DUBLIN, IRL – Super Saturday, the final frontier. These are the voyages of the Six Nations Championship. It’s enduring mission: seek out Europe’s best team through five rounds of grueling action and thrilling play…and boldly go where no tournament has gone before.
Well, close enough…
Here are your Six Nations Super Saturday previews:
Scotland vs. Italy
Scotland head coach Vern Cotter will have his last shot at a Six Nations victory today when they face the Italians at Murrayfield.
Cotter, who will hand the reins over to Glasgow head coach Gregor Townsend following today’s match, will be in hopeful search for redemption after last weekend’s shocking 61-21 defeat to the English.
Despite the huge loss, however, Scot would only sent one point behind Ireland and France in second and third, respectively. With a bonus point victory over the Azzurri, Scotland could potential he finish in second place in the table should results go their way.
Cotter’s final match in charge has been given a boost thanks to the clearance of Brian Wilson, Tommy Seymour, and Stuart Hogg during the week following concussion protocols. The three all sustained minor concussion is in the match against England and we’re doubtful earlier in the week. Their presence in the match alone will be a huge confidence boost for the Scots.
The only other change for Scotland comes at hooker where Ross Ford steps in for Fraser Brown. Brown won’t be happy with his demotion to the bench, but should be happy enough that he escaped any sanctioning after dump tackling Elliot Daly last weekend.
As for the Italians, head coach Conor O’Shea Will look to end his first Six Nations campaign with a victory. Of the Italians have already secured the wooden spoon yet again, but a victory will ensure that they do not end up winless in the 2017 competition.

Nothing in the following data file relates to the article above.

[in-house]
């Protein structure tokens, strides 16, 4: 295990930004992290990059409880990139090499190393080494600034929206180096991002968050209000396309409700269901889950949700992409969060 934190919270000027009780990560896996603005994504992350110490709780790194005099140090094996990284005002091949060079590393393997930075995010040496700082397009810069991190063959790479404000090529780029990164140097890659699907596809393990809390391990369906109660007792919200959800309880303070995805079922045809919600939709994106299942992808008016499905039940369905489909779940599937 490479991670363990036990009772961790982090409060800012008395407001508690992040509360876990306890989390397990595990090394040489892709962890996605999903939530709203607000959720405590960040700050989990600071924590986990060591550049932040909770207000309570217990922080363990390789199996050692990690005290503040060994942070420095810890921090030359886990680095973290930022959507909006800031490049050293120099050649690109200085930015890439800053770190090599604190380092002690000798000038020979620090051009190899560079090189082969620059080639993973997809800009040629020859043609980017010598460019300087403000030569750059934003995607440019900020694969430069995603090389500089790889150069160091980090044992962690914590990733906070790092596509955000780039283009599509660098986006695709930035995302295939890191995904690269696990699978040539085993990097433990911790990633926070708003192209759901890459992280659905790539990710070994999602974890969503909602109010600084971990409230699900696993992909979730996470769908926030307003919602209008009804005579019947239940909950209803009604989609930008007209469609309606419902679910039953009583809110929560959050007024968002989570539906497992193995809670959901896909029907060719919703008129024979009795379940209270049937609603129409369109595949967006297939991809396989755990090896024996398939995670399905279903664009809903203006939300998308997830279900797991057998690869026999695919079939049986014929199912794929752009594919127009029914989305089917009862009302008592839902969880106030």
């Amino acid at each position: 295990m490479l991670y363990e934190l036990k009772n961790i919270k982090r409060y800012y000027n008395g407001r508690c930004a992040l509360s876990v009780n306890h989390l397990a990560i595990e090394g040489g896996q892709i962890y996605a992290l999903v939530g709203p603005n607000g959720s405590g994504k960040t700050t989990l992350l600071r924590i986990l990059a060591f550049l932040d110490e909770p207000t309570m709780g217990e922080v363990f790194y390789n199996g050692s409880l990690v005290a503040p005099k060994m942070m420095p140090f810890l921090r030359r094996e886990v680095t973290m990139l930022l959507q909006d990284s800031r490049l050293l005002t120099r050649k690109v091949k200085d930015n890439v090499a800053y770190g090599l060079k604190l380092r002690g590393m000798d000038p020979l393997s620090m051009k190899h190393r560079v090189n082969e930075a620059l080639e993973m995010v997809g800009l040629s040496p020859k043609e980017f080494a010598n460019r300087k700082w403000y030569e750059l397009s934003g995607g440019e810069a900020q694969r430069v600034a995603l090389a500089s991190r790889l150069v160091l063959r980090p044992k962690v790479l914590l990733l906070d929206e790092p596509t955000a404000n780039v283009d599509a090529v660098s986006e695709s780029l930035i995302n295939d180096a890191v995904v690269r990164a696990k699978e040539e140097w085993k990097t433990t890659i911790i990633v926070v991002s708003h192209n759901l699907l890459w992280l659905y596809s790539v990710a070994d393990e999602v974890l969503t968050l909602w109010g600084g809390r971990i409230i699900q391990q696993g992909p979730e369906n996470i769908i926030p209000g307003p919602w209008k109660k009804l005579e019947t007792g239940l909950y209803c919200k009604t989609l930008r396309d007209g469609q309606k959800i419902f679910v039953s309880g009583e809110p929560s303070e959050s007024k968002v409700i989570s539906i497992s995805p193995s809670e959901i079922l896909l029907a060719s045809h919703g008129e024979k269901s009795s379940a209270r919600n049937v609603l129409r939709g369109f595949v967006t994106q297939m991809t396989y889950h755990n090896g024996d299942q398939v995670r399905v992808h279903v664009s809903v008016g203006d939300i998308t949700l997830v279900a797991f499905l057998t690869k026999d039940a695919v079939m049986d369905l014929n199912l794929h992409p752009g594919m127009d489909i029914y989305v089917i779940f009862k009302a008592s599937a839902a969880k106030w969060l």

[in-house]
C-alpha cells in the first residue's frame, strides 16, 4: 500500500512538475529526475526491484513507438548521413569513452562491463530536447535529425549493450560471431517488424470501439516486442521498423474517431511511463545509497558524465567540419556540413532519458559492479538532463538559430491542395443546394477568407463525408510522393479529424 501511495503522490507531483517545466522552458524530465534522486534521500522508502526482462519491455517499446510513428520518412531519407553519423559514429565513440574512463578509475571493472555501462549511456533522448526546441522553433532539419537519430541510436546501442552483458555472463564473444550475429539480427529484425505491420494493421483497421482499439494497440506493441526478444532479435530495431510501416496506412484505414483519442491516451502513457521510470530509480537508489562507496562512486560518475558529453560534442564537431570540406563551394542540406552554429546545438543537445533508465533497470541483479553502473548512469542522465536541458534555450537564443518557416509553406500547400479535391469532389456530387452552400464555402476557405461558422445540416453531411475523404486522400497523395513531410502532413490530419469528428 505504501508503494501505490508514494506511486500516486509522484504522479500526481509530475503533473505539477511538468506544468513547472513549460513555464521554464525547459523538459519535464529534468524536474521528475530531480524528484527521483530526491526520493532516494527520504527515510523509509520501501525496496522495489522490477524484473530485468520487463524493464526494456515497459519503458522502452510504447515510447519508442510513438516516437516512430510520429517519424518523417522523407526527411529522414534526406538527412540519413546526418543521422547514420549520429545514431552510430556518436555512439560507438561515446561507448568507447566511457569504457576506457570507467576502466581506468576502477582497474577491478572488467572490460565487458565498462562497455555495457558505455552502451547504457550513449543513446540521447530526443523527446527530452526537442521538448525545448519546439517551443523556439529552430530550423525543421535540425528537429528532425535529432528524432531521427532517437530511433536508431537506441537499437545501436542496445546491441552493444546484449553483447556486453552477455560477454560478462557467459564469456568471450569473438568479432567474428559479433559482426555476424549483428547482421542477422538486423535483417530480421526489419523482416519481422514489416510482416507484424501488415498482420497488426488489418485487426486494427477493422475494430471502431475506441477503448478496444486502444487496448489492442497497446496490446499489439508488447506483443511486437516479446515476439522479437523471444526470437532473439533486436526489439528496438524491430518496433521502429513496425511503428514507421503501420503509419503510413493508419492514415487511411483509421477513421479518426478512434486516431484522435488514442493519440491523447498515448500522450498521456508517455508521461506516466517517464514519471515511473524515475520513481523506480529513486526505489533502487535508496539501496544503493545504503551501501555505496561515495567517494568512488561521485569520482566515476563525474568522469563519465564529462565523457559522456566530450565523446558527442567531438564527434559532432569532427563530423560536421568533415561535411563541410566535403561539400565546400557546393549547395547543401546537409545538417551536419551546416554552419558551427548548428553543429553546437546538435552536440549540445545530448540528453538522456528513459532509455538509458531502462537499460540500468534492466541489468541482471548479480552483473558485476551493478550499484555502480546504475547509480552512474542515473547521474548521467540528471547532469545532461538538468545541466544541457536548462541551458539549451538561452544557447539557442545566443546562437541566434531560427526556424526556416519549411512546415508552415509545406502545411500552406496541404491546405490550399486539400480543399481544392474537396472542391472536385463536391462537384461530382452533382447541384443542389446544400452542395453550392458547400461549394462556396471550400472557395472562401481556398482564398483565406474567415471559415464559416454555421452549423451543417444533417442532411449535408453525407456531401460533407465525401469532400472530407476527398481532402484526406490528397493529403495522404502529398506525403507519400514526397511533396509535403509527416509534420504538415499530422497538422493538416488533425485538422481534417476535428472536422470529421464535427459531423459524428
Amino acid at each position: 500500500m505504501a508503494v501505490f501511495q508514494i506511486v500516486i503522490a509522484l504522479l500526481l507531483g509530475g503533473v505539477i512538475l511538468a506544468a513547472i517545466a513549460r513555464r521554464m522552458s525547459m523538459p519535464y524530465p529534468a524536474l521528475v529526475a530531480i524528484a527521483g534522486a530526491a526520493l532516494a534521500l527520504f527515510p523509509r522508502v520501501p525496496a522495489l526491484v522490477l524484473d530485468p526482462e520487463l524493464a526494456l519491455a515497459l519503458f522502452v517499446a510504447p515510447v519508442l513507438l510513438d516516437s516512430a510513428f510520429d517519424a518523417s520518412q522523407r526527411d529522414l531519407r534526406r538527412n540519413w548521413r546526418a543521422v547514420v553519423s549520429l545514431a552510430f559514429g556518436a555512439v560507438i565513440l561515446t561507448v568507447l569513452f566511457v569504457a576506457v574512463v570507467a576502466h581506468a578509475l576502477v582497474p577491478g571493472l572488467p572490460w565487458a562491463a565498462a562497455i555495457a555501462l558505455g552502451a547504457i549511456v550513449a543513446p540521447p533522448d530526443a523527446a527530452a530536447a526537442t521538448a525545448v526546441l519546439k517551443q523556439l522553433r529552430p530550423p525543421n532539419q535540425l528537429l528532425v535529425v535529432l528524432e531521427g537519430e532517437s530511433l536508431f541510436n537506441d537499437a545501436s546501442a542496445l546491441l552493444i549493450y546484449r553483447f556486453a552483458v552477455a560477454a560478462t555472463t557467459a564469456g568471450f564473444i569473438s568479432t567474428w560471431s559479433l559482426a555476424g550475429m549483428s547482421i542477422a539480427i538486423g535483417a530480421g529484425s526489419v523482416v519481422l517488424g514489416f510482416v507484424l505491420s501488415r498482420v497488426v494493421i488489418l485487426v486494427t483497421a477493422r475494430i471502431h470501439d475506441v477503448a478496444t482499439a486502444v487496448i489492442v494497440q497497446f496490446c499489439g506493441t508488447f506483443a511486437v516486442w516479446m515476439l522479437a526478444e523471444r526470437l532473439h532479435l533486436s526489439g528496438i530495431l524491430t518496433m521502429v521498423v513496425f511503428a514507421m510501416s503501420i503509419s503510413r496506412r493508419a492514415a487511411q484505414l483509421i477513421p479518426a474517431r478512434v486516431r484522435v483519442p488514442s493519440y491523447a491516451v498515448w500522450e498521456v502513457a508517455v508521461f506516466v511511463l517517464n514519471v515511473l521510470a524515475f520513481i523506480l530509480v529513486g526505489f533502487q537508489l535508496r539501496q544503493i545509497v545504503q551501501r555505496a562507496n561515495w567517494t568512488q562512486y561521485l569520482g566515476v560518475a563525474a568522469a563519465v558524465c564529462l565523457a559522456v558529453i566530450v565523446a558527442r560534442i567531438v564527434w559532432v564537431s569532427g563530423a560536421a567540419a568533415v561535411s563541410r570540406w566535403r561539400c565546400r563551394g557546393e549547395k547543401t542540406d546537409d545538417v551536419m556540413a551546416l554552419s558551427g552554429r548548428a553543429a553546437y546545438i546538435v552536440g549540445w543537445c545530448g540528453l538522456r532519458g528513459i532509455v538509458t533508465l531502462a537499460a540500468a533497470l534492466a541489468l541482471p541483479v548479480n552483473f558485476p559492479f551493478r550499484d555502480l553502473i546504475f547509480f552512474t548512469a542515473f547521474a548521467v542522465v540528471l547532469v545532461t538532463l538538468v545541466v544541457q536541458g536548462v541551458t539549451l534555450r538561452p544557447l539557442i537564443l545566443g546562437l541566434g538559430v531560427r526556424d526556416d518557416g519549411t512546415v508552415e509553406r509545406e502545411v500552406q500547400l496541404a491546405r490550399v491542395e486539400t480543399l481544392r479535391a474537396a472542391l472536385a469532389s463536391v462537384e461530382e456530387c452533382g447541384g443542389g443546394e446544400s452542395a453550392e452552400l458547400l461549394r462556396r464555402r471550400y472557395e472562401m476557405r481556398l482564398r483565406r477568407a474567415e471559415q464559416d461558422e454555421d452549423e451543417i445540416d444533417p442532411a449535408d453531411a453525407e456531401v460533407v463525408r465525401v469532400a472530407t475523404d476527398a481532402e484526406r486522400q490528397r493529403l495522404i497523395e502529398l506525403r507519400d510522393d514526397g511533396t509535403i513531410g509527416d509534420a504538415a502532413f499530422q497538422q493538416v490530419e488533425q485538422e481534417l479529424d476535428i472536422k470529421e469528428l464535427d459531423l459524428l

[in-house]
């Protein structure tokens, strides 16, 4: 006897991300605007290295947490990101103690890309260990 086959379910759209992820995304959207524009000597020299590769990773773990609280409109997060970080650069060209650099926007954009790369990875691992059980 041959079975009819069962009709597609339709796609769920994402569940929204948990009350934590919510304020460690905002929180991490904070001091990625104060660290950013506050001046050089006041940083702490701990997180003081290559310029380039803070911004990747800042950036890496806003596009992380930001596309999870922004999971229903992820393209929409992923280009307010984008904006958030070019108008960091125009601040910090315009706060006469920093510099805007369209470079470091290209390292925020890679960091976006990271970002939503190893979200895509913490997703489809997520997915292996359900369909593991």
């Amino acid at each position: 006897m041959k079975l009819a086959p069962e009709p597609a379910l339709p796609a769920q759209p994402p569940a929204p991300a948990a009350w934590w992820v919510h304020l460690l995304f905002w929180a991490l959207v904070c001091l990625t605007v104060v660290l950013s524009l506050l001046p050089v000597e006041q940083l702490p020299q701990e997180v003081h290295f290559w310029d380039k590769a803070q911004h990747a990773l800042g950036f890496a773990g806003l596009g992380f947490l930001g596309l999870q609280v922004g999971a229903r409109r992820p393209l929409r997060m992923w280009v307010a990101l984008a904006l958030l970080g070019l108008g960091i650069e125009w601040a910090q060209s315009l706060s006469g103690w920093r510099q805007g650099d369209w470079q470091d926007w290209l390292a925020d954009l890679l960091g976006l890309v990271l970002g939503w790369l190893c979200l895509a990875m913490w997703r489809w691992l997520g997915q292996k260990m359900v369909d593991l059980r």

The Italians have lost five on the drop, and O’Shea’s for changes are an obvious attempt to bring that scheduled to attend. Ornel Gega moves into occur while Scotland-born second row, George Biagi, makes his way back into the second row. Maxime Mbanda rounds out the changes in the forwards.
The only change in the Italian backs comes with the replacement of Michelle Campagnaro by Tommaso Benvenuti at outside-center.
France vs. Wales
Super Saturday’s second match between France and Wales is a match up of teams that have yet to figure out their place in world rugby following head coaching changes.
Wales head coach, Rob Howley, has not shown much in the way of overwhelming improvement, considering that they have only nine points to show from what some Welsh pundits have called an extremely successful campaign.
Their notable defeat of the Irish last weekend was a good step for the Welsh, but was only a bounce back victory considering, plain and simply, bad losses to England and Scotland in consecutive rounds.
Howley has decided to go with the exact same team that faced Ireland last weekend. Rhys Webb and Dan Bigger at scrum-half and fly-half, respectively, have been a needed point of consistency in the back line for the Welsh, while captain Alun Wyn Jones has continued to improve his case for the British and Irish Lions tour, maybe even the Lions captaincy.
On the plus side as well for the Welsh, George North looks to be stepping back into his previous form having single-handedly demolished parts of Ireland’s defense last week.